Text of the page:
Contributed by Ms Evania Yeo, Metta Preschool Educational Psychologist
Children younger than 5 years old who fail to meet expected developmental milestones in multiple areas of motor, speech and language, cognition, social functioning, and activities of daily living are described to be having Global Developmental Delay (GDD). In this article, we share with you on strategies for parenting a child with GDD.
Children with GDD often experience difficulties with academic work. They may also face challenges in social skills and poor daily living skills such as feeding or dressing. If left untreated, this may contribute to behavioural problems such as task avoidance, low self-esteem or depression.
To help your child with learning difficulties, it is important for you to understand his current level of functioning. Learning is more effective when adults use multiple modalities (visual, auditory, tactile, and kinaesthetic) to guide them.
For example, when teaching a child to recognise an alphabet, parents can use the following methods:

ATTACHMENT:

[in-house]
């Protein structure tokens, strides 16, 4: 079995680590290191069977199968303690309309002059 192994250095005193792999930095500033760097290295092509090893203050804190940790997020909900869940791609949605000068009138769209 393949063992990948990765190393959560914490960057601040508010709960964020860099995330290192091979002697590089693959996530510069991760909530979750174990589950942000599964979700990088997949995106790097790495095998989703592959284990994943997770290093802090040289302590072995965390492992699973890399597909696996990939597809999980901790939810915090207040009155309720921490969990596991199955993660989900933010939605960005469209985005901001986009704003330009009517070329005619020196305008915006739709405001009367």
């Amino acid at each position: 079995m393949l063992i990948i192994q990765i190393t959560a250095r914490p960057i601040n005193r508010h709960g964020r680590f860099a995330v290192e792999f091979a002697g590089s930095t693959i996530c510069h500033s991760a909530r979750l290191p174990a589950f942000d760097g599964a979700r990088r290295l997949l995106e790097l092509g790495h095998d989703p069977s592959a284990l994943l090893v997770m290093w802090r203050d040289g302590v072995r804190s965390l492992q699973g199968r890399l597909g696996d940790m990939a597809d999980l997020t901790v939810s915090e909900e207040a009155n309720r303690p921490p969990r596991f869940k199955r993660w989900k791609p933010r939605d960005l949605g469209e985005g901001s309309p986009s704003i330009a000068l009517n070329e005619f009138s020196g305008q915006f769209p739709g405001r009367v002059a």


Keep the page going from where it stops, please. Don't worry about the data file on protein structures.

- Visual learning: use Flashcards that show the letter A, read books and look for words that contain the letter.
- Auditory learning: Play songs that reinforce letter A, such as the ABC song, or phonics songs.
- Tactile learning: Practice writing letter A on paper, chalkboard, sand or finger paint the letter. Or create the letter with clay.
- Kinaesthetic learning: Find letter A in a child’s environment, such as on car plates and posters.Play games like freeze game or dance to the YMCA song.
Parents can read up more about the stages of communication from the book “More Than Words”, by Fern Sussman. The book provides practical strategies for each stage, increasing their understanding of activities so that they can respond to what their parents say.
Parents are encouraged to plan activities before carrying them out with their child, and think about their own teaching methods and interaction to better improve on them.
Parenting is never an easy job, so remember to reward yourself and your child at the end of the day for the good effort!